So I just gave my Second Ever Yoga Workshop today. I’m feeling super-proud and a teeny bit accomplished! But I’m keeping things really modest, baby steps and all. The groups were really small, a handful of students each time, and the second workshop was essentially a repeat of the first for those missed it. Repetition is great for new teachers as well as students!
Not only do I love to share whatever understanding I have of yoga hoping it will help others too, I wanted some opportunity to get to know some students a little better, explore some things a little more deeply than a short vinyasa class permits, and have more time for observing my students bodies, learning to see and then learning how to help.
I often beat myself up not being a better class teacher. So many areas I think are not satisfactory. But then I remember the context: a couple of 45 minute classes squeezed into the working day. I can’t work miracles in that time. I can’t have a deep philosophical theme, a creative asana sequence, be able to offer assists, look after injuries and newcomers, cater to the youngest and most flexible who want a challenge, have enough time for opening meditation and closing savasana… Well, I try to do all these things…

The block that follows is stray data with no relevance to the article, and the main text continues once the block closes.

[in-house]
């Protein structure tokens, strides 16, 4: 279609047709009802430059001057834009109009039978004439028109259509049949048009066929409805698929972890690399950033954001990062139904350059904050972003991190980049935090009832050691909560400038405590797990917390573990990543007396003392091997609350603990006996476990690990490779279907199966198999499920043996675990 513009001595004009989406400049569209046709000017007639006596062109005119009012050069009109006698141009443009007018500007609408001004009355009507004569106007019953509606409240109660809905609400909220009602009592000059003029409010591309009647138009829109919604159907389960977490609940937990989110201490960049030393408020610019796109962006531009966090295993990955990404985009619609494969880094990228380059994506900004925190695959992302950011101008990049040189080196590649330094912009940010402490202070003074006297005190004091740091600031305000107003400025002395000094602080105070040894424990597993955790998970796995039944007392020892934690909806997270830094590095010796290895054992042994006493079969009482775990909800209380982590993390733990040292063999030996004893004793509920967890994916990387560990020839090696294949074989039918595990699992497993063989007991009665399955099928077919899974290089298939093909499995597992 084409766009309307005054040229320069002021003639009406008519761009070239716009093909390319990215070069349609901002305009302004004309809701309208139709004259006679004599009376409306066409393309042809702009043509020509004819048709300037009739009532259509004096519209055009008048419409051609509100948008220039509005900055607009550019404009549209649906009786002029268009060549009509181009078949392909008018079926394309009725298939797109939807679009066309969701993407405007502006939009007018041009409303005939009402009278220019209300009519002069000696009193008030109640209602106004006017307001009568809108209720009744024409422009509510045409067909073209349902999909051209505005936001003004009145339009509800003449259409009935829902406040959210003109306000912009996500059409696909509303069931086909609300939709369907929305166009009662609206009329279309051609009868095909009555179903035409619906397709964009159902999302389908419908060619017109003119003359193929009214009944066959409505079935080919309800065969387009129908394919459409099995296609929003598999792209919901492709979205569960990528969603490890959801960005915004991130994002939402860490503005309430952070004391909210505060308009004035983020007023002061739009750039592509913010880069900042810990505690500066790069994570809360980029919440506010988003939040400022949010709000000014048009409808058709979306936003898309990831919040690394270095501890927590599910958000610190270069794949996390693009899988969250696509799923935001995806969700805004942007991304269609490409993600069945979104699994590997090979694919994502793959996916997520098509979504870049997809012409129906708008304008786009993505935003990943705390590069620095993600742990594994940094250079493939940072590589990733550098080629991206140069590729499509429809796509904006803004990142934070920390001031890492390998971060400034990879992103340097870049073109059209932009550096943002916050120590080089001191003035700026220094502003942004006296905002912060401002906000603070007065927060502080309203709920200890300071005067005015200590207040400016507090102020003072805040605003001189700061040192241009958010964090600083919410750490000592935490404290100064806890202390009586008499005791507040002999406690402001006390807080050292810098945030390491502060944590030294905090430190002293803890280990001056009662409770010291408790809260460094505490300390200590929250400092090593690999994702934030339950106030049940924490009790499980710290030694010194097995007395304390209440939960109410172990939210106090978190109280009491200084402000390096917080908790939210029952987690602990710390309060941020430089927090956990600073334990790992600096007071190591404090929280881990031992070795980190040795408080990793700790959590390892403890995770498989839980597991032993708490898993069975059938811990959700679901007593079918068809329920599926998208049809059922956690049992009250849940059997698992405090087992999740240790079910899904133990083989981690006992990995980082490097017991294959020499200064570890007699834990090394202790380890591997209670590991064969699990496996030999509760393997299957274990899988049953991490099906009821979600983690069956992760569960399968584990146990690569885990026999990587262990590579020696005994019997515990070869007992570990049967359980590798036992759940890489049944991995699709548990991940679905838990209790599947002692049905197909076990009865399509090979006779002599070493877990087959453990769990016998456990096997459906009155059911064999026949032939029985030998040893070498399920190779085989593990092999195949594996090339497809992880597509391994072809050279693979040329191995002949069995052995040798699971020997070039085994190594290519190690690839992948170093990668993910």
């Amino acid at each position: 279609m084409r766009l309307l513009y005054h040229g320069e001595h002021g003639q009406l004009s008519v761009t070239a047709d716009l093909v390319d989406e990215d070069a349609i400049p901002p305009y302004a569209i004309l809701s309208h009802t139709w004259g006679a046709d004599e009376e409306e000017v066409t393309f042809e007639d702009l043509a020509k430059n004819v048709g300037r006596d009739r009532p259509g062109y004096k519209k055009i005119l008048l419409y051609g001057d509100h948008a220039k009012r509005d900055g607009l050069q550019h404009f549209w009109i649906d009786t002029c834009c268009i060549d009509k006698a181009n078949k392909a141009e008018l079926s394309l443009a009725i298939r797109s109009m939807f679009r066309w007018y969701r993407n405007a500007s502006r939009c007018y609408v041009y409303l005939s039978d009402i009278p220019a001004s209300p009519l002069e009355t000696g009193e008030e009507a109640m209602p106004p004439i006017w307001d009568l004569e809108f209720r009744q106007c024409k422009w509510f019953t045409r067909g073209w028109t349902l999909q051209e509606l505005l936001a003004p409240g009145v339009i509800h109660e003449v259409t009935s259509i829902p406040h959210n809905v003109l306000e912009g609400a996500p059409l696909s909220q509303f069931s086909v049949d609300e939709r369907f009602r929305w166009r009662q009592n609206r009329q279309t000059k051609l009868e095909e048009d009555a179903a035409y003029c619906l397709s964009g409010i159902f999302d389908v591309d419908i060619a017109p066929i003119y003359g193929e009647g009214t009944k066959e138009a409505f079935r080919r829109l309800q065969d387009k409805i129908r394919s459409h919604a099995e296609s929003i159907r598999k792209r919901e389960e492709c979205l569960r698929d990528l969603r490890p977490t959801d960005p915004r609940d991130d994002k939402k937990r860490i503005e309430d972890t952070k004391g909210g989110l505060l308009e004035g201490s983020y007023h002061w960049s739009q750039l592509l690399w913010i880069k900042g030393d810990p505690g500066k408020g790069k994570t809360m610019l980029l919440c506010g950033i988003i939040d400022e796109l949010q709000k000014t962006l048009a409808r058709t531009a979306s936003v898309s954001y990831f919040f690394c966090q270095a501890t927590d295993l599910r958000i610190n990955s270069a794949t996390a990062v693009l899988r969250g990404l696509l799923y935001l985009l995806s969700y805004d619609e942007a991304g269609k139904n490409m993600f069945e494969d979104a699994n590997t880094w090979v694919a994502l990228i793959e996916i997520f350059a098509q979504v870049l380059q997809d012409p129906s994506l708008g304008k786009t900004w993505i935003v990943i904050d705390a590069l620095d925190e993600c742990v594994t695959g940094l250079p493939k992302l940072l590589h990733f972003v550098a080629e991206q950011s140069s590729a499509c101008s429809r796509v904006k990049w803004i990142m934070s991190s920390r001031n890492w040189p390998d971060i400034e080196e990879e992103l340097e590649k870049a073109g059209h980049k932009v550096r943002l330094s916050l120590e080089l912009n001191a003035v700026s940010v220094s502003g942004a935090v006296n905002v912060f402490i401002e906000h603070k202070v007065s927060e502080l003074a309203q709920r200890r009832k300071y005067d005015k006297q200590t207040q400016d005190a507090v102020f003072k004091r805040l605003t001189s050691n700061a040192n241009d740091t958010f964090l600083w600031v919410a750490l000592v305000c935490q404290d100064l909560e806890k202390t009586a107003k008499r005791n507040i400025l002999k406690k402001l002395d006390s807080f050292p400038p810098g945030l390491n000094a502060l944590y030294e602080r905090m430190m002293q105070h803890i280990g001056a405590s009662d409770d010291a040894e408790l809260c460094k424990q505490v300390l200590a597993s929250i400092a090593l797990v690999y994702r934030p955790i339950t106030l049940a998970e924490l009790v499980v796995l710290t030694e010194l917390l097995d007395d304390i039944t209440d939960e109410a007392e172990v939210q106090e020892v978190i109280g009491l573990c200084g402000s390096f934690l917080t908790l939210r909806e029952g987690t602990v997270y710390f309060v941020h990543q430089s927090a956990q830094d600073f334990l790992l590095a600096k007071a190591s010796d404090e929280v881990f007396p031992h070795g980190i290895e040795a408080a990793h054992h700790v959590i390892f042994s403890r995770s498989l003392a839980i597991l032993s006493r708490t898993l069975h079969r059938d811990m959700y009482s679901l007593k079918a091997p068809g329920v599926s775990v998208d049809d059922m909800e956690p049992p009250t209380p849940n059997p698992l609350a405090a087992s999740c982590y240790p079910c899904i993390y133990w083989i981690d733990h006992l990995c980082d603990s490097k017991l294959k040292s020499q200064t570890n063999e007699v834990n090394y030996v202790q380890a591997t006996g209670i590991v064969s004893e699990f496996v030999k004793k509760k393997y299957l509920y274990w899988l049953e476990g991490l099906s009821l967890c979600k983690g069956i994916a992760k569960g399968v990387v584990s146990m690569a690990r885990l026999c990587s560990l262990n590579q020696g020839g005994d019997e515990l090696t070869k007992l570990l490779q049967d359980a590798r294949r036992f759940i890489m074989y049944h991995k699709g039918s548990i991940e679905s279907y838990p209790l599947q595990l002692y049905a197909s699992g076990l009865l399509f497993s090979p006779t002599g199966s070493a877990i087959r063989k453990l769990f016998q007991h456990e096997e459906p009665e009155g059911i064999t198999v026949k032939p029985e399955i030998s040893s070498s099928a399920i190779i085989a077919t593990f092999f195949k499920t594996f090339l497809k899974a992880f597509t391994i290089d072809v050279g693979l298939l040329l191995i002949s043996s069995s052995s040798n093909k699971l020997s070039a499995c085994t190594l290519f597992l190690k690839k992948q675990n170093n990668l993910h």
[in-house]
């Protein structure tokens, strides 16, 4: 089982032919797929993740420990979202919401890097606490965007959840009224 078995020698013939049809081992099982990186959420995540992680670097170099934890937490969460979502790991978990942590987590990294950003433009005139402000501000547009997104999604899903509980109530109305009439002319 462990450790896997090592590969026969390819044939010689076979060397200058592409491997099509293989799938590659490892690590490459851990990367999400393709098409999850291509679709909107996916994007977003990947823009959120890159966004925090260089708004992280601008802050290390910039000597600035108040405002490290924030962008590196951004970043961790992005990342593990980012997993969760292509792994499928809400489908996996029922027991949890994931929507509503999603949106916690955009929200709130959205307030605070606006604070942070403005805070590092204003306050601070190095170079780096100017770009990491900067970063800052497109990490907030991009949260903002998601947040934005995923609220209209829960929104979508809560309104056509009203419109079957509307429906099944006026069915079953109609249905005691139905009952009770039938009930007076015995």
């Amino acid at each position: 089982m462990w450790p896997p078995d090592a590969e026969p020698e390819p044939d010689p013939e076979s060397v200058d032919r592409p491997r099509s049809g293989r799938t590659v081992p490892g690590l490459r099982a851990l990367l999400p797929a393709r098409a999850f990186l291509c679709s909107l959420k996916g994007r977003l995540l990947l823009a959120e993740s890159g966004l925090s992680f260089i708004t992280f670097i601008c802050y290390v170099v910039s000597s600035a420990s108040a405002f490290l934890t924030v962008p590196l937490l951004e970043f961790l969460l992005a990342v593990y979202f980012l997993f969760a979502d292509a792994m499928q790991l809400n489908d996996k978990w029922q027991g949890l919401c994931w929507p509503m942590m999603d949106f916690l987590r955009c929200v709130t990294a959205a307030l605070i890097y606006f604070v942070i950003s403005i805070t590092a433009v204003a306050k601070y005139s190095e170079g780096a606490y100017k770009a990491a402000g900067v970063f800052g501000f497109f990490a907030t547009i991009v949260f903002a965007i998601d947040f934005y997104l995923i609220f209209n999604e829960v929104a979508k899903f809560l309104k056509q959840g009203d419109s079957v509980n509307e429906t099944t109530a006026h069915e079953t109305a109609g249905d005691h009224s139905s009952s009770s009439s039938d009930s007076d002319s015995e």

So a workshop was a great way of trying a different way of teaching. We spent 90 minutes each time looking at V2, Side Angle and Triangle. Both times were amazing! And completely different! And I loved every minute! The challenges of bringing diverse students together, practising pronouncing asana names in Sanskrit, warming them up mentally and physically for some really focussed work, helping them find their own best alignment, spending time looking at different bodies and trying to see the glitchy places they haven’t yet noticed and so on, inviting questions and observations, balancing motivating them to look more deeply with reassuring them about the quality of their work. All this stuff — trying to bring all my experiences into what I can offer now as yoga teacher.
We not only got to look at these particular postures at leisure but we also had time for some really interesting side discussions which gave me some insight into their respective experience and interests, and the value they put on the classes I offer. As much as I try to simply offer class, without expectations or attachment to outcomes, I’d have to be a much firmer individual not to feel massively reassured and encouraged by positive feedback.
The students went away looking happy — they certainly all had ideas about what else we could do together in similar fashion, and I’m now trying not to overcommit in a wave of enthusiasm.
Yes, this is a blog post full of self-appreciation. Maybe it sounds smug, especially if you don’t know me — but for me it’s a difficult practice of acknowledging how much I know and can offer to others. And given my hang-ups about the quality of my own physical practice, it was also hilarious (and, yes, rather gratifying) that they verbalised how much natural grace they see in my demonstrated poses and how inspirational I am to them in my physicality! 🙂 Wheeeee!